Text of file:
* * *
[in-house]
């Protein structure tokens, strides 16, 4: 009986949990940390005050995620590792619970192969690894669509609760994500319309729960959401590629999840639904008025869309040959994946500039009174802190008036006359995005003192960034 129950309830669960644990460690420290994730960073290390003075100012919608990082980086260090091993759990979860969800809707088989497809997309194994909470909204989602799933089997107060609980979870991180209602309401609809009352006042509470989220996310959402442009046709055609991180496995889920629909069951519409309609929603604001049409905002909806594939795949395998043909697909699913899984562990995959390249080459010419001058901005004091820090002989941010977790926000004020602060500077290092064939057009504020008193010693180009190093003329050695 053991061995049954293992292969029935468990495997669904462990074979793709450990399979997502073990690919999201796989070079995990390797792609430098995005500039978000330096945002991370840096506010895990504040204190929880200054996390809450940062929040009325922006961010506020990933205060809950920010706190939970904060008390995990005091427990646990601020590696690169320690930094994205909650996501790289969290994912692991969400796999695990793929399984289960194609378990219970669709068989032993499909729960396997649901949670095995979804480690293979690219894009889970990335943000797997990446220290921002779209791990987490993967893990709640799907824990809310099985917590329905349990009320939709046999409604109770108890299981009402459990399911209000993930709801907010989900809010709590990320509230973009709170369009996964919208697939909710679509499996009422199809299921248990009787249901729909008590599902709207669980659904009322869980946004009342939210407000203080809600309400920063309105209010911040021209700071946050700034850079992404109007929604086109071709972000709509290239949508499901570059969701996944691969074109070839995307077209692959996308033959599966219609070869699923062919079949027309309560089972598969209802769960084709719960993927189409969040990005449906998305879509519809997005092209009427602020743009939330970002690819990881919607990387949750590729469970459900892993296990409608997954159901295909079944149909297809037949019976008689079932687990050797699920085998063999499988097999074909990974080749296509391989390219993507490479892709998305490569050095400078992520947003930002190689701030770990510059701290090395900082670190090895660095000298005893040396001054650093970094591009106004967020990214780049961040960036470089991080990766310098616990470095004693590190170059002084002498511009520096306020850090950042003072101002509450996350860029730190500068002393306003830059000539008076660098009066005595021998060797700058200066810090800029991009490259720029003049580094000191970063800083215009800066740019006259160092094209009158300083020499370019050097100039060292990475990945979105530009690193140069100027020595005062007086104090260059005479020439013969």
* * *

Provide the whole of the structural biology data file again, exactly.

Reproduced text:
[in-house]
């Protein structure tokens, strides 16, 4: 009986949990940390005050995620590792619970192969690894669509609760994500319309729960959401590629999840639904008025869309040959994946500039009174802190008036006359995005003192960034 129950309830669960644990460690420290994730960073290390003075100012919608990082980086260090091993759990979860969800809707088989497809997309194994909470909204989602799933089997107060609980979870991180209602309401609809009352006042509470989220996310959402442009046709055609991180496995889920629909069951519409309609929603604001049409905002909806594939795949395998043909697909699913899984562990995959390249080459010419001058901005004091820090002989941010977790926000004020602060500077290092064939057009504020008193010693180009190093003329050695 053991061995049954293992292969029935468990495997669904462990074979793709450990399979997502073990690919999201796989070079995990390797792609430098995005500039978000330096945002991370840096506010895990504040204190929880200054996390809450940062929040009325922006961010506020990933205060809950920010706190939970904060008390995990005091427990646990601020590696690169320690930094994205909650996501790289969290994912692991969400796999695990793929399984289960194609378990219970669709068989032993499909729960396997649901949670095995979804480690293979690219894009889970990335943000797997990446220290921002779209791990987490993967893990709640799907824990809310099985917590329905349990009320939709046999409604109770108890299981009402459990399911209000993930709801907010989900809010709590990320509230973009709170369009996964919208697939909710679509499996009422199809299921248990009787249901729909008590599902709207669980659904009322869980946004009342939210407000203080809600309400920063309105209010911040021209700071946050700034850079992404109007929604086109071709972000709509290239949508499901570059969701996944691969074109070839995307077209692959996308033959599966219609070869699923062919079949027309309560089972598969209802769960084709719960993927189409969040990005449906998305879509519809997005092209009427602020743009939330970002690819990881919607990387949750590729469970459900892993296990409608997954159901295909079944149909297809037949019976008689079932687990050797699920085998063999499988097999074909990974080749296509391989390219993507490479892709998305490569050095400078992520947003930002190689701030770990510059701290090395900082670190090895660095000298005893040396001054650093970094591009106004967020990214780049961040960036470089991080990766310098616990470095004693590190170059002084002498511009520096306020850090950042003072101002509450996350860029730190500068002393306003830059000539008076660098009066005595021998060797700058200066810090800029991009490259720029003049580094000191970063800083215009800066740019006259160092094209009158300083020499370019050097100039060292990475990945979105530009690193140069100027020595005062007086104090260059005479020439013969």